While the effect of stress on the brain is well documented, it's less clear exactly what type of stress will prove damaging and raise the risk of memory problems later in life. Do brain problems occur when you are under a small amount of stress or only when you experience long-term stress?

"That's a tough question, because stress is a broad term that is used to describe a lot of different things," says Dr. Ressler. The stress you might experience before you take a test is likely very different from the stress of being involved in a car accident or from a prolonged illness. "Certainly, more stress is likely worse, and long-term stress is generally worse than short-term stress," says Dr. Ressler.

But there are additional factors that make stress more harmful, he says. In particular:

  • The stress is unpredictable. Animal research shows that animals that could anticipate a stressor — for example, they received a shock after a light turned on — were less stressed than animals that received the same number of shocks randomly. The same is true in humans, says Dr. Ressler. If a person can anticipate stress, it is less damaging than stress that appears to be more random.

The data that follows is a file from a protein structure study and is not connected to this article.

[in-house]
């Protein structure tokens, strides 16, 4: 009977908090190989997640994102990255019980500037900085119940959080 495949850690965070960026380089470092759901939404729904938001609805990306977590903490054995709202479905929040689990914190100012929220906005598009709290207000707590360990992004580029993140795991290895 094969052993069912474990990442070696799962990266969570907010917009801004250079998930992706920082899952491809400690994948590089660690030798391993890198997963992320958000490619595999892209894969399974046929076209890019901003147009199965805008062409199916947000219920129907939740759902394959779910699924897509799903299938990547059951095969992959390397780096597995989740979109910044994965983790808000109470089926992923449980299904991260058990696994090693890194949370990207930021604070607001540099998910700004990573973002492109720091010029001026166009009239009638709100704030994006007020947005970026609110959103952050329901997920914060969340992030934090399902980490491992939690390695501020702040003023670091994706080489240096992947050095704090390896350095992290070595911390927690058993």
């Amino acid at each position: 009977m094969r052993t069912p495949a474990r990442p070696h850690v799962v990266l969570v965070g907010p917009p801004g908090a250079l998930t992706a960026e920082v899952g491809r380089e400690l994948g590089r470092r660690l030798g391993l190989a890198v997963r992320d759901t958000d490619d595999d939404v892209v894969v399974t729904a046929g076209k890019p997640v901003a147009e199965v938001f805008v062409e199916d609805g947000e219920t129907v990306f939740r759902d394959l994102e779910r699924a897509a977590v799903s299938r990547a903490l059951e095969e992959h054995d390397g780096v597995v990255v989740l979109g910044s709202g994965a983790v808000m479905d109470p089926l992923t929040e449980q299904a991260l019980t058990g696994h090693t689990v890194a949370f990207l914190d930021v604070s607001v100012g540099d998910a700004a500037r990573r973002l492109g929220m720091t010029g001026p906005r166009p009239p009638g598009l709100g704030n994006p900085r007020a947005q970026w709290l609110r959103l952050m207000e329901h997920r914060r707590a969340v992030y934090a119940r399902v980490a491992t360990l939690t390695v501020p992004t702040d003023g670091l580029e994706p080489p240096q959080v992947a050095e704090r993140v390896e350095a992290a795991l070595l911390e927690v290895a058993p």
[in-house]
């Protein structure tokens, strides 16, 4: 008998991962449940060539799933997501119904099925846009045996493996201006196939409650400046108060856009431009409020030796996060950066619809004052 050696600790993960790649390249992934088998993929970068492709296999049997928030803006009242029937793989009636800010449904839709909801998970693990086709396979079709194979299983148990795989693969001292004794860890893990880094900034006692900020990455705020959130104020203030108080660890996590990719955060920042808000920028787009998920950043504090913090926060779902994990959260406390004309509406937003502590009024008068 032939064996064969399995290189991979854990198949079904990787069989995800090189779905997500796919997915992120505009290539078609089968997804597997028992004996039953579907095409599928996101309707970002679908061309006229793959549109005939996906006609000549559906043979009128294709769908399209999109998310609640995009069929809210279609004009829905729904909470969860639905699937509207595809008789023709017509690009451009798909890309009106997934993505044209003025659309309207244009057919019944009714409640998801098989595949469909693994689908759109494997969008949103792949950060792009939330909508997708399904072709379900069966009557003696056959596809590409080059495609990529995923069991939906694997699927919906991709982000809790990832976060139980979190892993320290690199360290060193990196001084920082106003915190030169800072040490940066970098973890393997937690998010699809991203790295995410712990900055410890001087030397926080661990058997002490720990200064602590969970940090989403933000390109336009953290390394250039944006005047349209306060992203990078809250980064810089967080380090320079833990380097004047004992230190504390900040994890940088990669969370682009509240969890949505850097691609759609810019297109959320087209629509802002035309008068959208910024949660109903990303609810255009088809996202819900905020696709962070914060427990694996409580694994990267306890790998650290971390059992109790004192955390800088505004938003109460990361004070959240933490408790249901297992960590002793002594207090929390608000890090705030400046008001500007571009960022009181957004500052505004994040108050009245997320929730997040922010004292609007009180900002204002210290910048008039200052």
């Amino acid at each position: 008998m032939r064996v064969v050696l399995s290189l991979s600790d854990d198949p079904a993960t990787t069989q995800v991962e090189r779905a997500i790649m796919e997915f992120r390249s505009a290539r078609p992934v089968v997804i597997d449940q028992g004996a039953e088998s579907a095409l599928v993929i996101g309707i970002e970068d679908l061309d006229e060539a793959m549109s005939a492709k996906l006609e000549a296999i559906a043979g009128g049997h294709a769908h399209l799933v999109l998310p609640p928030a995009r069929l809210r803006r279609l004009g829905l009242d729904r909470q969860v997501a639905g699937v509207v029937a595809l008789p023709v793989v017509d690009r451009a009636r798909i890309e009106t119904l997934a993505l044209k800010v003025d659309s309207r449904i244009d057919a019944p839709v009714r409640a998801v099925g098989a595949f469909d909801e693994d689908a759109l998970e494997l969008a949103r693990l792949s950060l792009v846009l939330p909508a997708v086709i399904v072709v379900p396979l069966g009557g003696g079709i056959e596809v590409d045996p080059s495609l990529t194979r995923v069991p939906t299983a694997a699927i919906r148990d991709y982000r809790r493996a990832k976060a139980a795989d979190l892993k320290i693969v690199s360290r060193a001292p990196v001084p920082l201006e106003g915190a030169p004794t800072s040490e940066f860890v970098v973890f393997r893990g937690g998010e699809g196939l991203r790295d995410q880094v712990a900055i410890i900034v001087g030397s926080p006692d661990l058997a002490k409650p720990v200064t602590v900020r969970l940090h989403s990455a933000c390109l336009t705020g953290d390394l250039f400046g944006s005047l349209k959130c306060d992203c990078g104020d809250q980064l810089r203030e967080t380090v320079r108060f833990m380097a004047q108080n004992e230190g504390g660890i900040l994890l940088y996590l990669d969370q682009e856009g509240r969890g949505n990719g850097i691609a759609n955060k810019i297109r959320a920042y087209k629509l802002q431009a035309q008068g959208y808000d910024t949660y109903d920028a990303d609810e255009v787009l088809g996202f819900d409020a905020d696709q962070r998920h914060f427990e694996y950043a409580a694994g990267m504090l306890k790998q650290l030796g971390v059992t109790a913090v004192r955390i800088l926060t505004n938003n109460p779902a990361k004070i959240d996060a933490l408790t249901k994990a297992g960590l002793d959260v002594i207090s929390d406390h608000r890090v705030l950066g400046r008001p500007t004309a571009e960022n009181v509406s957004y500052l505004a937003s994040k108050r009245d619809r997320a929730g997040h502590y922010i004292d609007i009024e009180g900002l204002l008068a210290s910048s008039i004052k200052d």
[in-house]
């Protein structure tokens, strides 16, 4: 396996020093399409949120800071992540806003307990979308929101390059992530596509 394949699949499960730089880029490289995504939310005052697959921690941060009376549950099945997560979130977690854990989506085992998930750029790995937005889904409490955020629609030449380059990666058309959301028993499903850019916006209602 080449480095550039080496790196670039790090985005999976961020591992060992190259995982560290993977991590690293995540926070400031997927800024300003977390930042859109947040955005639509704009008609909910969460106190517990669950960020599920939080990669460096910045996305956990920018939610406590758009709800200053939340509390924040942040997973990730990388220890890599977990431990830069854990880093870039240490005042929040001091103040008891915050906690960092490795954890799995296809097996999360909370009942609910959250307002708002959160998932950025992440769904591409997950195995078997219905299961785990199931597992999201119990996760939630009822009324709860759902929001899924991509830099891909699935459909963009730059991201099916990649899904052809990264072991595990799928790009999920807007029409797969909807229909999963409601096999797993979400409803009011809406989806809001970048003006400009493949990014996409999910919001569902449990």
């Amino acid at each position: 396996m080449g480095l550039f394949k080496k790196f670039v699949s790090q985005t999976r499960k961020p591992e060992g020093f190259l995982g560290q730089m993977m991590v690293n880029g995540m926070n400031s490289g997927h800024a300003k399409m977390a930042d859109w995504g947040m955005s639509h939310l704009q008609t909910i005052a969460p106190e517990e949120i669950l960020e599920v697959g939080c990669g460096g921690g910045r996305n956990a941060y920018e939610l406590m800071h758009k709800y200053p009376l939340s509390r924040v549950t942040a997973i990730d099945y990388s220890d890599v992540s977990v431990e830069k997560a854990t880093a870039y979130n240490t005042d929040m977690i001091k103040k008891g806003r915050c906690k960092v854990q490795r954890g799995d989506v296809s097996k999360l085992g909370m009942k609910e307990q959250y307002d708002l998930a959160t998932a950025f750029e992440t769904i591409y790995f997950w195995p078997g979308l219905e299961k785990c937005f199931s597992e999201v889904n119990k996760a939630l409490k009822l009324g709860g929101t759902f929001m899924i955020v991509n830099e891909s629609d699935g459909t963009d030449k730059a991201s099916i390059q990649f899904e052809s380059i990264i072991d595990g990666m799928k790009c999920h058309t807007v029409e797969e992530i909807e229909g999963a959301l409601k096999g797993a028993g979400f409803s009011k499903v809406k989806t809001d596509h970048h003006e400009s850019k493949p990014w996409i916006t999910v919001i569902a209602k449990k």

• There is no time limit on the stress. If you are stressed about a presentation at work or an upcoming exam, the stress you are experiencing has an end point when you know you will get relief. If the stress has no end point — for example, you are chronically stressed about finances — it may be more challenging to cope with.

  • You lack support. If you feel supported during your stress, you are likely to weather it more successfully than if you don't.